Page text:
Advocates of scapular replacement suggest sparing the deltoid should be a prerequisite for use of a scapular prosthesis. We evaluated the importance of a functioning deltoid in scapular replacement for malignant tumors. We retrospectively reviewed 19 patients who received scapular prostheses after resection of a malignant tumor. The median followup was 18 months (range, 12-124 months). The axillary nerve was resected in eight patients and spared in 11 patients. The average International Society of Limb Salvage score was 25 of 30 points (range, 21-27 points). The average scores for patients with and without axillary nerve resection were 24 points (range, 21-25 points) and 26 points (range, 23-27 points), respectively. There was a difference between the two groups in hand positioning, overall function, and pain. However, there were no differences in emotional acceptance, lifting ability, or hand dexterity. We favor using a scapular prosthesis if there is a functioning deltoid; however resection of the deltoid should not be considered an absolute contraindication for scapular replacement.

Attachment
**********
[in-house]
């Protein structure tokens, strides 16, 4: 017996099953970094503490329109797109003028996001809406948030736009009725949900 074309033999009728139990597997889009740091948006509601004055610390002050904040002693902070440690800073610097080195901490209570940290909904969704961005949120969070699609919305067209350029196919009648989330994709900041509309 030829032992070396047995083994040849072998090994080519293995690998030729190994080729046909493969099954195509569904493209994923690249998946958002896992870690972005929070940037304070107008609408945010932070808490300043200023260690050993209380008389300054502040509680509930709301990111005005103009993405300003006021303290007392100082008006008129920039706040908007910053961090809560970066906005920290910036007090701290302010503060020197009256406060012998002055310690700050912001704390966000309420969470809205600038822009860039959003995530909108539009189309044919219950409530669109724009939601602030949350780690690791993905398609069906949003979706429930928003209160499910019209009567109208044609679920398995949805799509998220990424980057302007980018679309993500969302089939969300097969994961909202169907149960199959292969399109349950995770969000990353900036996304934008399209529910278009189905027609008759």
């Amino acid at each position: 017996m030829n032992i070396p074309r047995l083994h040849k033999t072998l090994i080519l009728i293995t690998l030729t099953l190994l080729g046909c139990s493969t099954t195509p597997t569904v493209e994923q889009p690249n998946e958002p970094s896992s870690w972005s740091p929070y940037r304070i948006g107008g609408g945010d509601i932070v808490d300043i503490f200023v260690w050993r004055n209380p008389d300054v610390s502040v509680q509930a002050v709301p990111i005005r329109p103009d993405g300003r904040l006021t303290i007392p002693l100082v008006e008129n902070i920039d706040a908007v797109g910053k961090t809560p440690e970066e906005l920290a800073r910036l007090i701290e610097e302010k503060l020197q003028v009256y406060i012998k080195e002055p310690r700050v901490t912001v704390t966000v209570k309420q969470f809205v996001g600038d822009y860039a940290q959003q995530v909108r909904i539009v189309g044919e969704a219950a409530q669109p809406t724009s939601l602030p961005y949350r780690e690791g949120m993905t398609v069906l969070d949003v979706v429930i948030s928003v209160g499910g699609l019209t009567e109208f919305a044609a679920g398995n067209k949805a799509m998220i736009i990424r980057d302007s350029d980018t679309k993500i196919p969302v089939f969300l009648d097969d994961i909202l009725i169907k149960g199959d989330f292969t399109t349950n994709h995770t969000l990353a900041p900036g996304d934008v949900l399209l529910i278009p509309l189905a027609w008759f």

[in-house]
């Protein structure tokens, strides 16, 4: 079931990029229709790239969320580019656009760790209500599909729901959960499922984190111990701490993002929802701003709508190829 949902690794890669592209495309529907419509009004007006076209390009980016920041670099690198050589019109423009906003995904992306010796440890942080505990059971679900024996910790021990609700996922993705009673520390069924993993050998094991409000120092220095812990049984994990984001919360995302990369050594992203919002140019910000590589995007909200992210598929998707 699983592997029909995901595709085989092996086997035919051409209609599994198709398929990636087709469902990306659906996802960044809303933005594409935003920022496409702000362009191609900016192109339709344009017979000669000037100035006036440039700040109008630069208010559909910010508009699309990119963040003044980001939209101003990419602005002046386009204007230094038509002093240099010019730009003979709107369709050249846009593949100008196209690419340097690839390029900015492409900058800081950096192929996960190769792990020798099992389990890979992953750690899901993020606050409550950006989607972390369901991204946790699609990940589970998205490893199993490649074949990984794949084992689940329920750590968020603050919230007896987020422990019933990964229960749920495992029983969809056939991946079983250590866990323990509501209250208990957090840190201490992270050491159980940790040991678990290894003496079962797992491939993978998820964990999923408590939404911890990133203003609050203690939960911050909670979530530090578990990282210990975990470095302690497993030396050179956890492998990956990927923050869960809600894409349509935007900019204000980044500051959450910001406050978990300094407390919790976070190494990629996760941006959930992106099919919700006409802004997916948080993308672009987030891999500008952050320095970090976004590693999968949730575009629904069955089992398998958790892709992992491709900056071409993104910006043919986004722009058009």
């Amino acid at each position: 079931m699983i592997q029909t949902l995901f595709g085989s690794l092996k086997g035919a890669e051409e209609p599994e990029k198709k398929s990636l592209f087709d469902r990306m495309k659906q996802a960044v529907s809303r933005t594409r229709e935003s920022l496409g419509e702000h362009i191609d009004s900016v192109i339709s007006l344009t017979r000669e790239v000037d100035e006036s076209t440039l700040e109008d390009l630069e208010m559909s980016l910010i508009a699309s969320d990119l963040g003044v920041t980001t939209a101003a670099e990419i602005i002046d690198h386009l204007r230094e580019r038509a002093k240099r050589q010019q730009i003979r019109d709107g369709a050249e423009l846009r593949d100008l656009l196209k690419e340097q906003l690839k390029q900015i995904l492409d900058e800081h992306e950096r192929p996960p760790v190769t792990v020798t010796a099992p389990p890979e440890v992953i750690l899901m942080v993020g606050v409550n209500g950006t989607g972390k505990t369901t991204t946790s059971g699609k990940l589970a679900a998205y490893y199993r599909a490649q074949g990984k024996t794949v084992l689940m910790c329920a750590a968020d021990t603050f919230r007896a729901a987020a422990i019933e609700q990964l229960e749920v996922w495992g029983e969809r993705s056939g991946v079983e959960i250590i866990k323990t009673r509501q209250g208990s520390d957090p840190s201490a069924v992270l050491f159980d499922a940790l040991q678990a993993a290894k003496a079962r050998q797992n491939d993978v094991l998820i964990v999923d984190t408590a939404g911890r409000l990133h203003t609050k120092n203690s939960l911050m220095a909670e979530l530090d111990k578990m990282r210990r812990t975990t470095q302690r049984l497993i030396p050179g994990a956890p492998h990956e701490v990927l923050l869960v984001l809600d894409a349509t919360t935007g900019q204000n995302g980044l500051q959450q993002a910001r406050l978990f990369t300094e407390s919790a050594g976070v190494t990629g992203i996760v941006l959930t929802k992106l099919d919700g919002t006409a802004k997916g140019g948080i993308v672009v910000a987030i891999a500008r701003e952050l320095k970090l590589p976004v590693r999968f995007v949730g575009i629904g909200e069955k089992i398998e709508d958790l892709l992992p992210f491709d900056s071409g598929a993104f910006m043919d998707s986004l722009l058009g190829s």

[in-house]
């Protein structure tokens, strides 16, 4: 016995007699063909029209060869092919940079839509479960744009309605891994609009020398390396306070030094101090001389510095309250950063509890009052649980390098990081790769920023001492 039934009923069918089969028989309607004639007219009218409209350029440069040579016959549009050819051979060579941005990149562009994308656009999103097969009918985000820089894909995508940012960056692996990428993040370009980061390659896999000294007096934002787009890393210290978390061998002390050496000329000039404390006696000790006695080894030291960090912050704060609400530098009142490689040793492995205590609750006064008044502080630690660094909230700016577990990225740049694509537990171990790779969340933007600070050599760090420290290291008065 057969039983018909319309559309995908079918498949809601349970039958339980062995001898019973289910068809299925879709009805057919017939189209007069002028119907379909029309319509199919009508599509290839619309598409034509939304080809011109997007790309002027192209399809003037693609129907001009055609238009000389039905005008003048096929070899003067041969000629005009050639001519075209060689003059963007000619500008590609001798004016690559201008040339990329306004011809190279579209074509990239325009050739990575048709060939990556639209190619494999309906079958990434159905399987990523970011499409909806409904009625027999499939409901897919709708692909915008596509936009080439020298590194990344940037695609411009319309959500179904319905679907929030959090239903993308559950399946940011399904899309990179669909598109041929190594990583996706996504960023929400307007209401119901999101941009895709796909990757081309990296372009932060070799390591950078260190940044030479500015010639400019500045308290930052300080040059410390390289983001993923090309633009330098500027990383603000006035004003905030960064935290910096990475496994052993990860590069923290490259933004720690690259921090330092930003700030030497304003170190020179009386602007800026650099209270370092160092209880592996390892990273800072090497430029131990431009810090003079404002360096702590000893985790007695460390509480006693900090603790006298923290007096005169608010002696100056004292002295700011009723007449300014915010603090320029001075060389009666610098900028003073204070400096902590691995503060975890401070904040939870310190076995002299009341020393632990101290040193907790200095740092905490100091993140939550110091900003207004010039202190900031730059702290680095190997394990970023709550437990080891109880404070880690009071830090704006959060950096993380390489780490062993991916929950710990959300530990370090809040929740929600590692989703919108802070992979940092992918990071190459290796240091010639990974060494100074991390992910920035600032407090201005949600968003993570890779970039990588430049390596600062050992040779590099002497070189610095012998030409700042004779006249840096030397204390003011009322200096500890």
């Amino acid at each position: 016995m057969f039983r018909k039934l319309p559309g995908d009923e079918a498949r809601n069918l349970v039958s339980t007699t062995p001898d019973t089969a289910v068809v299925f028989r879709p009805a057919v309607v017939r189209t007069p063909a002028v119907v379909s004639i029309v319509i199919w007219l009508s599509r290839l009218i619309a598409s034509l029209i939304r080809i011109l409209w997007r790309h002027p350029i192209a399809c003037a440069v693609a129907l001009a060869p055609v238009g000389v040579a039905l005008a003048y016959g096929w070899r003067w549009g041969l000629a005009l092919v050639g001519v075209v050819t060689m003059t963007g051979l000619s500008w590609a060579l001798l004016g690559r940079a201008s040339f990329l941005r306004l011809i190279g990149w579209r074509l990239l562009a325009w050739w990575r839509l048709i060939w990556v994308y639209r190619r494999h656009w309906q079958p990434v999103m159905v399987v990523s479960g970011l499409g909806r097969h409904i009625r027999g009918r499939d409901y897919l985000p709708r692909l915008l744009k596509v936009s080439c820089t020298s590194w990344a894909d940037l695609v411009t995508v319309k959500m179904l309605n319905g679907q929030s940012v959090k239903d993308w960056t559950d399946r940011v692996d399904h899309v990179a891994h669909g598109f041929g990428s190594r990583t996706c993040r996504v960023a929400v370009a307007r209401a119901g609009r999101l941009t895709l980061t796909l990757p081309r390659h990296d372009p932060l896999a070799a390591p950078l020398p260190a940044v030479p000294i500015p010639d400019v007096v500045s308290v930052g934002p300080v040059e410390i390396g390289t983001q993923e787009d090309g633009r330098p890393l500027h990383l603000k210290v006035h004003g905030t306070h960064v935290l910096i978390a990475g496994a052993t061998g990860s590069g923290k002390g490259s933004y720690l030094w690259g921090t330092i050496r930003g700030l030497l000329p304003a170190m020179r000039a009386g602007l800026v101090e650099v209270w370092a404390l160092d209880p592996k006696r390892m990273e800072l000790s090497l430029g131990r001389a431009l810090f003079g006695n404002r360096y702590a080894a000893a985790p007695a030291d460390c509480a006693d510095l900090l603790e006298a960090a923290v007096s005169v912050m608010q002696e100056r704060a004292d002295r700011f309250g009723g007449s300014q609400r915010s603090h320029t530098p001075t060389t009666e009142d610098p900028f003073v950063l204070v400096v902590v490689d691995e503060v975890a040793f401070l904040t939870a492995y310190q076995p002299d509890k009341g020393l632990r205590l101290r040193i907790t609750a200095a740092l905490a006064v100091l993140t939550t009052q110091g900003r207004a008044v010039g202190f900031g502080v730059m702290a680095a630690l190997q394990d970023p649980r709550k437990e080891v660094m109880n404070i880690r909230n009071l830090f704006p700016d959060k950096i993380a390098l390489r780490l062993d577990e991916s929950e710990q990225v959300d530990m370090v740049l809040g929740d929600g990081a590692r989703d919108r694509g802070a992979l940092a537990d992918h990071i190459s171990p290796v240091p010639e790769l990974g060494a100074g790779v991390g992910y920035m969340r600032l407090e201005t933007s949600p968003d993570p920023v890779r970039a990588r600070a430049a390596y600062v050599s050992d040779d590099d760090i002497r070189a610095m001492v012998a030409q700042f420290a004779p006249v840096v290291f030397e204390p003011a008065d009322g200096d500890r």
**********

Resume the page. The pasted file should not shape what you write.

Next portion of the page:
|Original language||English (US)|
|Number of pages||6|
|Journal||Clinical orthopaedics and related research|
|State||Published - Nov 2006|
ASJC Scopus subject areas
- Orthopedics and Sports Medicine